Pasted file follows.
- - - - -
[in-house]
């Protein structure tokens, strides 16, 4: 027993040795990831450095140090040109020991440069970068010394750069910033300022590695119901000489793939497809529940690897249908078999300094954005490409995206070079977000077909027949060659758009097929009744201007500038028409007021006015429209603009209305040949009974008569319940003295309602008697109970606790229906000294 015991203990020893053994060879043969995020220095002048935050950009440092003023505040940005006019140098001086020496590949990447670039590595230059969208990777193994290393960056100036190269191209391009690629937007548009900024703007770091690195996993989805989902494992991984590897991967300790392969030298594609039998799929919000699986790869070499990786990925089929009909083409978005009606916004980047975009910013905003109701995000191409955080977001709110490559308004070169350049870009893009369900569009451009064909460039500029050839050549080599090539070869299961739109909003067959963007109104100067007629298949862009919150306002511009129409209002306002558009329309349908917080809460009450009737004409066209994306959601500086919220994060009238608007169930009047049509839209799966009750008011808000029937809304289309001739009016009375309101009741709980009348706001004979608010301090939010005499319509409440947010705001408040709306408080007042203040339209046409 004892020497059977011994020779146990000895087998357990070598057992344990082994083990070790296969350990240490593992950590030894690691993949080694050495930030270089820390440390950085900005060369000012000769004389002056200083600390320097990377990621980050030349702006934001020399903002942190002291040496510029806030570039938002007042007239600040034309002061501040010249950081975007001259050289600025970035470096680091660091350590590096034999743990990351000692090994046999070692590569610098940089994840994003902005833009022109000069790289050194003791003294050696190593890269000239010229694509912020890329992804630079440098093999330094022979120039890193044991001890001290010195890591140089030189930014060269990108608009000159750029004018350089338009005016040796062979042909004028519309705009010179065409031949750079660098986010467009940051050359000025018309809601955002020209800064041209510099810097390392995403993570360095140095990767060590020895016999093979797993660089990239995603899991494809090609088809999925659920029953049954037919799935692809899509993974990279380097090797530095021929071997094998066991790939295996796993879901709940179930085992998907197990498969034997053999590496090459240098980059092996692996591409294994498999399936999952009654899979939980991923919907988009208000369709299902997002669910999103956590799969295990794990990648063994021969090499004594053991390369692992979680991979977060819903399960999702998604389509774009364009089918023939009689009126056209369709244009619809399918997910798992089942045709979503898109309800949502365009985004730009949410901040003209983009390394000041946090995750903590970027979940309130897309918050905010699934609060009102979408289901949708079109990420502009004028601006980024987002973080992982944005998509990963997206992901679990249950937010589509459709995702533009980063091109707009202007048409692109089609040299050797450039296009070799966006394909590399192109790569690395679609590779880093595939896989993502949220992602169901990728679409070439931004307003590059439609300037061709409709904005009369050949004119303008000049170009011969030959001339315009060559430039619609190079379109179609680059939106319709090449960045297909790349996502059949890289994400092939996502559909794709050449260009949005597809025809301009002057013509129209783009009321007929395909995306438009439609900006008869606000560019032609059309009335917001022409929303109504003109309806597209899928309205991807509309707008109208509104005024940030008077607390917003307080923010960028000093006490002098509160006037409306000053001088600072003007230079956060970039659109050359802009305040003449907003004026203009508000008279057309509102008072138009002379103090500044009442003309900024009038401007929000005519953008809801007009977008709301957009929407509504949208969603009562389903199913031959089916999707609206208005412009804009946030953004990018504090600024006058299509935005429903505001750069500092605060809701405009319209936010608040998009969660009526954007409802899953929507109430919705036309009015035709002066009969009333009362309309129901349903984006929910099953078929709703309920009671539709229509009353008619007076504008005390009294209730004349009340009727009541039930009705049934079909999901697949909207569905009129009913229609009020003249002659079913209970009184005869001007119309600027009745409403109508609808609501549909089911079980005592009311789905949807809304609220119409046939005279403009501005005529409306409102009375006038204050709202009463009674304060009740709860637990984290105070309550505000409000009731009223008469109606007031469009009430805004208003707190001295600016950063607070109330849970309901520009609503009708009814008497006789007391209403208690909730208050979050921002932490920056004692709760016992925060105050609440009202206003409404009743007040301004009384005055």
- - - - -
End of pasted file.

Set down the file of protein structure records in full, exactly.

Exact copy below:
[in-house]
């Protein structure tokens, strides 16, 4: 027993040795990831450095140090040109020991440069970068010394750069910033300022590695119901000489793939497809529940690897249908078999300094954005490409995206070079977000077909027949060659758009097929009744201007500038028409007021006015429209603009209305040949009974008569319940003295309602008697109970606790229906000294 015991203990020893053994060879043969995020220095002048935050950009440092003023505040940005006019140098001086020496590949990447670039590595230059969208990777193994290393960056100036190269191209391009690629937007548009900024703007770091690195996993989805989902494992991984590897991967300790392969030298594609039998799929919000699986790869070499990786990925089929009909083409978005009606916004980047975009910013905003109701995000191409955080977001709110490559308004070169350049870009893009369900569009451009064909460039500029050839050549080599090539070869299961739109909003067959963007109104100067007629298949862009919150306002511009129409209002306002558009329309349908917080809460009450009737004409066209994306959601500086919220994060009238608007169930009047049509839209799966009750008011808000029937809304289309001739009016009375309101009741709980009348706001004979608010301090939010005499319509409440947010705001408040709306408080007042203040339209046409 004892020497059977011994020779146990000895087998357990070598057992344990082994083990070790296969350990240490593992950590030894690691993949080694050495930030270089820390440390950085900005060369000012000769004389002056200083600390320097990377990621980050030349702006934001020399903002942190002291040496510029806030570039938002007042007239600040034309002061501040010249950081975007001259050289600025970035470096680091660091350590590096034999743990990351000692090994046999070692590569610098940089994840994003902005833009022109000069790289050194003791003294050696190593890269000239010229694509912020890329992804630079440098093999330094022979120039890193044991001890001290010195890591140089030189930014060269990108608009000159750029004018350089338009005016040796062979042909004028519309705009010179065409031949750079660098986010467009940051050359000025018309809601955002020209800064041209510099810097390392995403993570360095140095990767060590020895016999093979797993660089990239995603899991494809090609088809999925659920029953049954037919799935692809899509993974990279380097090797530095021929071997094998066991790939295996796993879901709940179930085992998907197990498969034997053999590496090459240098980059092996692996591409294994498999399936999952009654899979939980991923919907988009208000369709299902997002669910999103956590799969295990794990990648063994021969090499004594053991390369692992979680991979977060819903399960999702998604389509774009364009089918023939009689009126056209369709244009619809399918997910798992089942045709979503898109309800949502365009985004730009949410901040003209983009390394000041946090995750903590970027979940309130897309918050905010699934609060009102979408289901949708079109990420502009004028601006980024987002973080992982944005998509990963997206992901679990249950937010589509459709995702533009980063091109707009202007048409692109089609040299050797450039296009070799966006394909590399192109790569690395679609590779880093595939896989993502949220992602169901990728679409070439931004307003590059439609300037061709409709904005009369050949004119303008000049170009011969030959001339315009060559430039619609190079379109179609680059939106319709090449960045297909790349996502059949890289994400092939996502559909794709050449260009949005597809025809301009002057013509129209783009009321007929395909995306438009439609900006008869606000560019032609059309009335917001022409929303109504003109309806597209899928309205991807509309707008109208509104005024940030008077607390917003307080923010960028000093006490002098509160006037409306000053001088600072003007230079956060970039659109050359802009305040003449907003004026203009508000008279057309509102008072138009002379103090500044009442003309900024009038401007929000005519953008809801007009977008709301957009929407509504949208969603009562389903199913031959089916999707609206208005412009804009946030953004990018504090600024006058299509935005429903505001750069500092605060809701405009319209936010608040998009969660009526954007409802899953929507109430919705036309009015035709002066009969009333009362309309129901349903984006929910099953078929709703309920009671539709229509009353008619007076504008005390009294209730004349009340009727009541039930009705049934079909999901697949909207569905009129009913229609009020003249002659079913209970009184005869001007119309600027009745409403109508609808609501549909089911079980005592009311789905949807809304609220119409046939005279403009501005005529409306409102009375006038204050709202009463009674304060009740709860637990984290105070309550505000409000009731009223008469109606007031469009009430805004208003707190001295600016950063607070109330849970309901520009609503009708009814008497006789007391209403208690909730208050979050921002932490920056004692709760016992925060105050609440009202206003409404009743007040301004009384005055």